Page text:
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Aaron Mendelson works on KPCC's data journalism and interactive projects.
At KPCC, he has used data to shine a light on the avalanche of outside money in local politics, spiking firearms sales, Los Angeles' bicycle infrastructure, and police militarization. He helped build a unique database on officer-involved shootings in Los Angeles County for KPCC's Officer Involved project.
Aaron holds a master's degree from the UC Berkeley Graduate School of Journalism. Prior to joining KPCC, he worked as a freelancer for Reuters, Marketplace, KQED and Mother Jones. He got his start in journalism at KFAI in Minneapolis.
Aaron grew up in Iowa. An avid music fan, he is the author of the 2012 book "American R&B: Gospel Grooves, Funky Drummers & Soul Power."
Stories by Aaron Mendelson
Residents of higher-income areas in Southern California used more water in March than their lower income neighbors, a KPCC analysis found.
Many eyes have turned to the manicured lawns, swimming pools and fountains in wealthy communities, with the assumption that wealthy Californians use more than their share of the state's water. So do they?
The California legislature is considering a trio of bills that would crack open the state's vast amounts of public data.
The city's bike network has been growing at a rapid clip for a decade, according to data the Los Angeles Department of Transportation provided KPCC. But gaps remain.
About 70 percent of fans won't be able to catch a game on their TV this season, so some are tuning in at sports bars or restaurants.
Despite years of effort to make streets safe for bicycles, Los Angeles still doesn't have an interconnected bike grid—at least not yet.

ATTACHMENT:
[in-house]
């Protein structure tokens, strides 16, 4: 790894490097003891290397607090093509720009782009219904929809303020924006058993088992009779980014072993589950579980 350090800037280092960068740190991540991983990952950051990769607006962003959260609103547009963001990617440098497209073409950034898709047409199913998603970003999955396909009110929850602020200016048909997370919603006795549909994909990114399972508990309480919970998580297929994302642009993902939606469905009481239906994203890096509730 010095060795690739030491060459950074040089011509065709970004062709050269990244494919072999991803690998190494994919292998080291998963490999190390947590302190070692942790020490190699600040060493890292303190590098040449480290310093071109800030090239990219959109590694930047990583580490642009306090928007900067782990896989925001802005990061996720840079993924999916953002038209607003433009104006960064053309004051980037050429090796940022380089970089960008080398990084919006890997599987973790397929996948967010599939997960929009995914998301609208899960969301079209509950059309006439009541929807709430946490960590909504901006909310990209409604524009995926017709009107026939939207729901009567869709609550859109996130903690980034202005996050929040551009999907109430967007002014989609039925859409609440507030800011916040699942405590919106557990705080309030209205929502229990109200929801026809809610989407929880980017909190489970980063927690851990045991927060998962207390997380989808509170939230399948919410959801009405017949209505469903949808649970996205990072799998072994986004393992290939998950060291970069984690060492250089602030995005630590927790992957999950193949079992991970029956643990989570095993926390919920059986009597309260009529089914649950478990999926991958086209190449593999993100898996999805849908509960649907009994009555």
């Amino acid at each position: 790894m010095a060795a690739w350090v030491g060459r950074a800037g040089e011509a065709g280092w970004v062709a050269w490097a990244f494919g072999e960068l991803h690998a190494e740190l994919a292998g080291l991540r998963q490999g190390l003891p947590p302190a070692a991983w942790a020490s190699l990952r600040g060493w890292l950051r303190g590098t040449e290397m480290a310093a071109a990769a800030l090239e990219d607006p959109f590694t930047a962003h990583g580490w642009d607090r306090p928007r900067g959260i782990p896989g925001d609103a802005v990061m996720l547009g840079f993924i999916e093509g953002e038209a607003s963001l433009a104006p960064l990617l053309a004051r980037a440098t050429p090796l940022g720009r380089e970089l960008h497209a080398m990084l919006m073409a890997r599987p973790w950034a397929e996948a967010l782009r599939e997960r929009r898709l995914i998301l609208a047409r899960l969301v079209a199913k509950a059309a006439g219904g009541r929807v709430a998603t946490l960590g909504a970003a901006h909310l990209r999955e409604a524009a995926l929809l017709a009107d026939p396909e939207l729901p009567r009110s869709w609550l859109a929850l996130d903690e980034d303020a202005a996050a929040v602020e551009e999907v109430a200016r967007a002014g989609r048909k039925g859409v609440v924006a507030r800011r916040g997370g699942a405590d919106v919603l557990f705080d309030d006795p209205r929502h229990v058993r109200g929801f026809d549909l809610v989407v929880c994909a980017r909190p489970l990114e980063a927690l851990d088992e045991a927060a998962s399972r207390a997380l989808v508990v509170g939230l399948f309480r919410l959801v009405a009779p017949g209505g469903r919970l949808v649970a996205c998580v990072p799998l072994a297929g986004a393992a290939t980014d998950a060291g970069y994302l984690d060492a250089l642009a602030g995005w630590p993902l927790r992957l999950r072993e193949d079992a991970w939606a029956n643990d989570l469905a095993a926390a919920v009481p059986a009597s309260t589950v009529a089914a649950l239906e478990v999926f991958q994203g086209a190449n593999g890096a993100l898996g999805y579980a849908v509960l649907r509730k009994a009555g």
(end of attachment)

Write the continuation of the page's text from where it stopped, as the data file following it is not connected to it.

Each UC campus has a version of a siren used in the Iraq war that can harm hearing in just a few seconds. UCLA has used it repeatedly for crowd control.
The latest U.S. Census data show Los Angeles remains the nation's most populous county by far, with more than a quarter of Californians living there.
West Hollywood launched a million dollar safety campaign last October to make streets more safe for walkers. Early numbers show the quirky direction may be working.
Downtown Los Angeles has seen a lot of growth, but not when it comes to job growth. In 2011, only 7 percent of the region's jobs were in the city center.
Data on millions of trips shows some lines are chronically late. Other stick to their schedules most of the time. But no bus keeps up with Metro's punctual trains.
Crews could be in the area for hours fixing the mess — past pipe repairs in the Hollywood Hills took LADWP workers an average of 21.5 hours to repair.
California law enforcement agencies spent more than $400 million in proceeds from property and cash seized through the program.
Preliminary statistics show that the California Department of Motor Vehicles received 17,200 applications on Friday and another 11,100 on Saturday.
The stats reverse an earlier trend as more inexperienced or rusty riders hit the road, enticed by years of rising gas prices and a better economy.